Kathy Kraninger’s confirmation hearing was as politically contentious as it’s gotten in the last year and a half on what has otherwise been a very senatorial Senate Banking Committee.
The partisan fight even appeared to consume the always amiable relations between Chairman Michael D. Crapo of Idaho and ranking member Sherrod Brown of Ohio, both of whom expressed regrets at the dust-up over Kraninger’s nomination to head the Consumer Financial Protection Bureau.
“We’ve never really done this before, but I am just kind of amazed by this,” Brown said as the usual opening statements from the pair turned into an unprecedented back-and-forth over the CFPB’s history and Democrats’ insistence that documents on Kraninger’s part in administration decisions be released.
Kraninger is President Donald Trump’s nominee to head the bureau, the brainchild of Democratic Sen. Elizabeth Warren of Massachusetts and the focus of politically infused lawsuits and legislative battles between the parties for the better part of this decade. It is currently headed by acting director Mick Mulvaney, who is also director of the Office of Management and Budget and a bit of a political lightning rod himself.
“It’s unfortunate to me that the committee’s starting to get into these kinds of battles too,” Crapo said. “I’m discouraged by that. And I hope that this does not change the tenor of cooperation that we have on many other issues.”
Brown fumed over Crapo’s comparison of the Banking Committee’s speed of action in the cases of former CFPB Director Richard Cordray and Kraninger.
Crapo rejected Democrats’ demands that the hearing be postponed until the White House provided the asked-for documents, noting that it had been one month since Kraninger’s nomination and Cordray received his confirmation hearing a little more than a month after his nomination.
But Republicans proceeded to hold up Cordray’s nomination for another 23 months, 729 days in all, relenting only after former Senate Majority Leader Harry Reid threatened the nuclear option of removing filibusters for most presidential nominees and forcing Cordray through on a simple majority vote. The Senate went nuclear four months later, except for Supreme Court nominations, an exclusion Senate Republicans removed last year.
“Almost two full years,” Brown said. “Ms. Kraninger was nominated one month ago.” Her nomination was received June 20, and her hearing was held last Thursday, July 19.
Friends in high places
The conservative Crapo and liberal Brown disagree a lot. But typically they let partisan exaggerations slide and don’t comment on one another’s assertions. When other senators are quizzing witnesses, Crapo and Brown are often quietly gabbing and chuckling. That did not go on in the 114th Congress, when Sen. Richard C. Shelby of Alabama chaired the committee and Brown was also ranking member.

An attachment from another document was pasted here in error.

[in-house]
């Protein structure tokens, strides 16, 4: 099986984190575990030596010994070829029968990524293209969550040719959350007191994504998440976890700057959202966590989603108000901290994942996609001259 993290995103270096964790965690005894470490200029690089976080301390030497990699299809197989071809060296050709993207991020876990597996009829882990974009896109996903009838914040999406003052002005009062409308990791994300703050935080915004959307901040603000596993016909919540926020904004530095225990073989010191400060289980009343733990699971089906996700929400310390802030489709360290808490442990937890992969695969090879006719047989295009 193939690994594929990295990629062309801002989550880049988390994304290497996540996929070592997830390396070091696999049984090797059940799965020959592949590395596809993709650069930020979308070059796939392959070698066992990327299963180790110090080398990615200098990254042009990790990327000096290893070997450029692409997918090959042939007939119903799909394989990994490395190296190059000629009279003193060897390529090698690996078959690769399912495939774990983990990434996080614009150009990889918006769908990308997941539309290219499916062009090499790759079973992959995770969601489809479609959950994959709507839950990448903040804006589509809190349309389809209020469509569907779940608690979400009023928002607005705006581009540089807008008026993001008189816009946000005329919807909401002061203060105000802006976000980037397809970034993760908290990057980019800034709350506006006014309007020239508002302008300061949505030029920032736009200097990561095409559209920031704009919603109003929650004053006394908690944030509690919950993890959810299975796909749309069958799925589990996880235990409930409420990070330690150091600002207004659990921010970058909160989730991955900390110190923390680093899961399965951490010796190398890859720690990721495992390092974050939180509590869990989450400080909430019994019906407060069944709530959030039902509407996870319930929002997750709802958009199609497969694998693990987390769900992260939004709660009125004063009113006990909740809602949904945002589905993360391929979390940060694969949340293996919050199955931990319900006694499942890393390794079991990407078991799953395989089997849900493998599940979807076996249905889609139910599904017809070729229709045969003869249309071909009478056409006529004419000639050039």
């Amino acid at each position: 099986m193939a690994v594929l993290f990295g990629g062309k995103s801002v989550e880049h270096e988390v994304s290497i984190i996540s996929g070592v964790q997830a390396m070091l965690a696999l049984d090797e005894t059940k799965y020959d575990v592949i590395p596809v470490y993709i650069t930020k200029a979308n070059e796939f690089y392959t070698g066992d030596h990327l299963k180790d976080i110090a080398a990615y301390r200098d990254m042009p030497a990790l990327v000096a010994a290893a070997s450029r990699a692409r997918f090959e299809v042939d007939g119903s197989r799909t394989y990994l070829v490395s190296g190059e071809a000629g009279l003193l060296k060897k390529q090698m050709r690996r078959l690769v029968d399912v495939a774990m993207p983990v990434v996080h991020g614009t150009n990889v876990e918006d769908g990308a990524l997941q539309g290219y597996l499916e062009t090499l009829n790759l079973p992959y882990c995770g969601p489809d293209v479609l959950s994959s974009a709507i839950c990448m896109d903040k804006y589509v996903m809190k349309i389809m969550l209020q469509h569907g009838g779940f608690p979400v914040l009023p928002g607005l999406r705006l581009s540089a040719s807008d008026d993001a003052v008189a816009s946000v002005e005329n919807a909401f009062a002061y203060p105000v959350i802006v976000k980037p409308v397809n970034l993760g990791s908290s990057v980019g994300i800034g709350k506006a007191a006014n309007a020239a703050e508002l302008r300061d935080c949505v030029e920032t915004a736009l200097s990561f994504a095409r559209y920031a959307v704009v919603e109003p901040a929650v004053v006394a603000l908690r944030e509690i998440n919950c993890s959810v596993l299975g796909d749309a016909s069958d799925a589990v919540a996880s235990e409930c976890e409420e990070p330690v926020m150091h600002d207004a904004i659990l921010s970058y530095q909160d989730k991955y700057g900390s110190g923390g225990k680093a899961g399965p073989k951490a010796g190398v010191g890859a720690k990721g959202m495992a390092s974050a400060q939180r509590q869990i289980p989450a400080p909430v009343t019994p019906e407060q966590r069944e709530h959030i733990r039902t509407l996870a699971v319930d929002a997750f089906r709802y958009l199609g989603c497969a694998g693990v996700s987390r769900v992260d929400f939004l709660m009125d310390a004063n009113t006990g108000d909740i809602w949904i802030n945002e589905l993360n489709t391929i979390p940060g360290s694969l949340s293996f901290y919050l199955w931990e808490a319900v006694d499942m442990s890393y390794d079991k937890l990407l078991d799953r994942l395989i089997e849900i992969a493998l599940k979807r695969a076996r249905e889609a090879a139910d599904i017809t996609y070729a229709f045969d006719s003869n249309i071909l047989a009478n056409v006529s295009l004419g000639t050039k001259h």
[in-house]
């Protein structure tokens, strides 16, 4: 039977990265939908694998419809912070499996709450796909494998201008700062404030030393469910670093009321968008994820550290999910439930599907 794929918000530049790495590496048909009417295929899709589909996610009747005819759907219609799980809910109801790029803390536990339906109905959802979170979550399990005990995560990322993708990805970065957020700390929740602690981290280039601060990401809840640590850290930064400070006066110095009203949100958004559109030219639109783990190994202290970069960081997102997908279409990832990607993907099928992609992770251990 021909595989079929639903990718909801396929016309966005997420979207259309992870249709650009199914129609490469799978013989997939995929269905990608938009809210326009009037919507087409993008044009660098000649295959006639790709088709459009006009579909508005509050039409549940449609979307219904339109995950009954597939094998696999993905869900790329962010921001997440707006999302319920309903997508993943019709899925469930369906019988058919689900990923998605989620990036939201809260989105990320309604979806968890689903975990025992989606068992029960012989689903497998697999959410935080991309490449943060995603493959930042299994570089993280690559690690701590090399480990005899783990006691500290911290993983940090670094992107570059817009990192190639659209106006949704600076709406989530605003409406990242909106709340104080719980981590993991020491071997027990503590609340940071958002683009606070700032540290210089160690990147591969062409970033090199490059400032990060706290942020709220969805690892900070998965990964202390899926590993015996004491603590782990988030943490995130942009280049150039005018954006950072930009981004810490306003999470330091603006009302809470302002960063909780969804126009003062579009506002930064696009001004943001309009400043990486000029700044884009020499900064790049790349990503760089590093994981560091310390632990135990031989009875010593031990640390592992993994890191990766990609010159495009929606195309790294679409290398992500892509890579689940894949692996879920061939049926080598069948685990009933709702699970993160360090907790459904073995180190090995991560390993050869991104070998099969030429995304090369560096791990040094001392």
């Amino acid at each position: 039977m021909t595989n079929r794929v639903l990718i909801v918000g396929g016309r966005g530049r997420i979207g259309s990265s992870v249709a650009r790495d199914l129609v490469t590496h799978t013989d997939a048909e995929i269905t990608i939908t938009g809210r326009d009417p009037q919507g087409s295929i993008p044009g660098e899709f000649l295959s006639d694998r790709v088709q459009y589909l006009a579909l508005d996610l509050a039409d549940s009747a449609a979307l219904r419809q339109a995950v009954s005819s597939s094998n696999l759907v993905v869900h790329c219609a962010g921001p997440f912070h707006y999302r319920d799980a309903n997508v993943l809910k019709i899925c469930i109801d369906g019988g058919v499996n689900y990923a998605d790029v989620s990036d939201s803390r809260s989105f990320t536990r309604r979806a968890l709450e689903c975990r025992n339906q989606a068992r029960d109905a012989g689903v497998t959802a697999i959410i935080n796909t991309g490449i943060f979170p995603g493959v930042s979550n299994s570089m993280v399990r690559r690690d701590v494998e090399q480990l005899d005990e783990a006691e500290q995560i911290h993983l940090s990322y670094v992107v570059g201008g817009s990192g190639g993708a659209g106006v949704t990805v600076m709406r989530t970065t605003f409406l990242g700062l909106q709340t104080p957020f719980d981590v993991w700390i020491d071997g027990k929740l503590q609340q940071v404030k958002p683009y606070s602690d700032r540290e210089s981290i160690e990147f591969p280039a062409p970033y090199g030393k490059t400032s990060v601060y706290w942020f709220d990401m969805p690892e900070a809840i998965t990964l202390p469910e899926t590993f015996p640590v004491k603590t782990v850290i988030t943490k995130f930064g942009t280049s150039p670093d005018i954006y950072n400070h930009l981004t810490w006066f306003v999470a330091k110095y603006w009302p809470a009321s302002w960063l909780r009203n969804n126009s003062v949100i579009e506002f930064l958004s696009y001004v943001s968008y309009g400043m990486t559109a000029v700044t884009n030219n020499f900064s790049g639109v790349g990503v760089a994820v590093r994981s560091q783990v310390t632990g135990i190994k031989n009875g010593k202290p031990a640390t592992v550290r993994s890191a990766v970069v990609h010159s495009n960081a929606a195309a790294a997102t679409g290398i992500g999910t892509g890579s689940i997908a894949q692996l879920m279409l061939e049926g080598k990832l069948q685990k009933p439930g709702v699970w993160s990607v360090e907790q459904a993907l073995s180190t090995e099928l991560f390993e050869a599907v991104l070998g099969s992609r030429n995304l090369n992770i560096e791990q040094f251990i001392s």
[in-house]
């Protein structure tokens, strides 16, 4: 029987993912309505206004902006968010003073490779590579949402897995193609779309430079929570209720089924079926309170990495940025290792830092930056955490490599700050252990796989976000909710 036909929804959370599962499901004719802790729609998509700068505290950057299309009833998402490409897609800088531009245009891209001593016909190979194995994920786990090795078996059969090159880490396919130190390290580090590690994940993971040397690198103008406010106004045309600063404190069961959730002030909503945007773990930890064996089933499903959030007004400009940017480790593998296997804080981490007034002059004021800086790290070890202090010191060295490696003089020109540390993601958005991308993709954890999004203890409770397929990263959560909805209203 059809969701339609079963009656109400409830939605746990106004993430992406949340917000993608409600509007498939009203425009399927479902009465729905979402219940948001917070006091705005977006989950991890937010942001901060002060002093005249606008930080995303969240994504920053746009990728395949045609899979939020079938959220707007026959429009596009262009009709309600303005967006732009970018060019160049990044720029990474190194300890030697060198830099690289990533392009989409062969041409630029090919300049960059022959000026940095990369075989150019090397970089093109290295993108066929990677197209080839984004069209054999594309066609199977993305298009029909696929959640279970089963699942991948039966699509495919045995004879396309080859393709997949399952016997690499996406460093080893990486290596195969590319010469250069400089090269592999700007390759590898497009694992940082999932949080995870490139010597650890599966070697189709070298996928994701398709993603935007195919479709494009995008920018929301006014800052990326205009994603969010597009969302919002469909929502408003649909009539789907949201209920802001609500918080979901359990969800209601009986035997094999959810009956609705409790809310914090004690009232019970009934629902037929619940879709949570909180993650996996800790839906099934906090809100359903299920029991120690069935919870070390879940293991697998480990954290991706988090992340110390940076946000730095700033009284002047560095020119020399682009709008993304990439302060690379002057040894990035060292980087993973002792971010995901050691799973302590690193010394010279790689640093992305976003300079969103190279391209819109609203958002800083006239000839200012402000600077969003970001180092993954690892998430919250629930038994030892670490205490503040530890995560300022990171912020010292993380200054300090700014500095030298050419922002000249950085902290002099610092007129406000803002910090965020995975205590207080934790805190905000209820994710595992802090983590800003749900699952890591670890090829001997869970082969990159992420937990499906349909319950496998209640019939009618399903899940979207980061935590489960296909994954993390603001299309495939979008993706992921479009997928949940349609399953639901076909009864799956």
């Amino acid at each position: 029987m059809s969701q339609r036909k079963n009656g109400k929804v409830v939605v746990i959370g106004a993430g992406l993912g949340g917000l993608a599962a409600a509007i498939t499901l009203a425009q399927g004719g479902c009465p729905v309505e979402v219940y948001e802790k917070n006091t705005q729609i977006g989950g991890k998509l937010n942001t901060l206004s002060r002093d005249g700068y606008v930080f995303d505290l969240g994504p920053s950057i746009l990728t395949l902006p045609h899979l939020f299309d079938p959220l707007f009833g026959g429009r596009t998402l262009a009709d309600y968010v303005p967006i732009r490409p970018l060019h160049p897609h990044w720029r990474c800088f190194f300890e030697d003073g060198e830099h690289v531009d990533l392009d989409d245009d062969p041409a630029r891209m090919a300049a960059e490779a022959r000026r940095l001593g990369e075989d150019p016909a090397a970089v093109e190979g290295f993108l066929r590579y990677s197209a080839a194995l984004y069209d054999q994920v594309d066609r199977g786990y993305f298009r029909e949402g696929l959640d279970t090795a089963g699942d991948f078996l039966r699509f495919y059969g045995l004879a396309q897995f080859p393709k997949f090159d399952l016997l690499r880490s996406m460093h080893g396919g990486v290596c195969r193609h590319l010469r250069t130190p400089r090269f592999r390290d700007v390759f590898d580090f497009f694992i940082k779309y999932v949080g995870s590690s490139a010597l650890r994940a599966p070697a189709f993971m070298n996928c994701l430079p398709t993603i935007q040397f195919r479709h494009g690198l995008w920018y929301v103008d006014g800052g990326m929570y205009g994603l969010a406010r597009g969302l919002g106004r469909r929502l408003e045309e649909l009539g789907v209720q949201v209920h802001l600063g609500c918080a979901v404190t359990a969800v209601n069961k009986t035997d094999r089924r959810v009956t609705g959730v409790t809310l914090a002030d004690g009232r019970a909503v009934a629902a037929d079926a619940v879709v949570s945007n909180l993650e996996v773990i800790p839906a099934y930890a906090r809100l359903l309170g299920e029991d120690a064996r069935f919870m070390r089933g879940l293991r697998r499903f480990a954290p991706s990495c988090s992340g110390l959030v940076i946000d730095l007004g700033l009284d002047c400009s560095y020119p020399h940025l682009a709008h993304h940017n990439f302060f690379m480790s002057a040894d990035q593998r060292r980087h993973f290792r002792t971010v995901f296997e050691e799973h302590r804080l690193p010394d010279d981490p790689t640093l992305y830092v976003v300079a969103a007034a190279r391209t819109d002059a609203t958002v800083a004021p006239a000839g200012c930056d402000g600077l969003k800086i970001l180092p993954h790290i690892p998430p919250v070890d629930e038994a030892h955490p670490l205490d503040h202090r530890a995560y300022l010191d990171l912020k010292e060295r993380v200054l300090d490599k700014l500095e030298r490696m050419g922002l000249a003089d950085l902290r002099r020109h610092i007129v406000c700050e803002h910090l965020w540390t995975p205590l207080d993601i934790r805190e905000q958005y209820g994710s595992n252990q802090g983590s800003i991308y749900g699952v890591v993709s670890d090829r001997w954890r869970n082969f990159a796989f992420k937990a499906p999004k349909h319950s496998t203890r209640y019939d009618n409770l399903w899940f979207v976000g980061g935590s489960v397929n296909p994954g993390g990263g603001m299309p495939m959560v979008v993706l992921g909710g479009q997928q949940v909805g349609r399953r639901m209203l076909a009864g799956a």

Crapo and Brown parted on Crapo’s signature piece of legislation this year, the banking deregulation act signed into law two months ago. Still, they worked on the bill together several months before declaring an impasse and announcing that Crapo would proceed with the bill that garnered 16 Democratic votes on the floor and that Brown would go on to unsuccessfully oppose.
Meanwhile, they’ve worked together on bills to sanction Russia and to beef up the Committee on Foreign Investment in the United States.
At the heart of the clash is the CFPB, a powerful and independent agency created by the 2010 Dodd-Frank Act. Besides the two-year GOP filibuster on Cordray, the two parties have argued in court cases over the constitutionality of the agency’s structure and powers, and Democrats have bristled over what they say are Mulvaney’s attempts to undermine the agency.
The parties sparred in court over who would lead the bureau after Cordray left with Mulvaney being the winner after a federal judge rejected the arguments that the Cordray-picked deputy director, Leandra English, should ascend to the post.
And they can’t even agree on the name. Republicans insist on its legal name, the Bureau of Consumer Financial Protection.
Democrats are furious that Mulvaney’s reining in of their beloved agency will be followed by a five-year term for Kraninger, whom they see as Mulvaney’s protégée and, if not the architect, at least a player in some of the Trump administration actions Democrats despise most: the zero tolerance border policy, the tax code overhaul and the much-criticized response to Puerto Rico’s hurricane disasters. Their document demand is aimed at determining what advice Kraninger gave on these and other issues.
“This is a multi-faceted battle with the president being played out in the context of this committee’s nomination process,” Crapo complained.
“I understand the importance of this nomination,” he added. “I understand the long-term battle we’ve had over the CFPB and its leadership.”
Sen. Bob Corker didn’t see the hearing’s breach as surprising, since it was prompted by the CFPB.
Noting that he would “take a backseat to nobody” when it comes to criticizing certain Trump policies, the Tennessee Republican said it was wrong to “block nominees we like” over disagreements with the White House.
“What I’d like to see happen is if we could somehow depoliticize this bureau,” Corker said. “It started out in a way that was controversial under Dodd-Frank. It did. It was the thing that kept us from having a bipartisan bill in Dodd-Frank. It was this agency that kept us from having a bill that would have stood the test of time.”
At one point early in the hearing, Crapo left the room and, unusually, handed the gavel to Corker. He usually gives it to Brown.
Still, by the end of the hearing, the quiet Idahoan and the raspy-voiced Brown could be seen whispering and laughing with one another. But the committee will at some point vote on Kraninger’s nomination.
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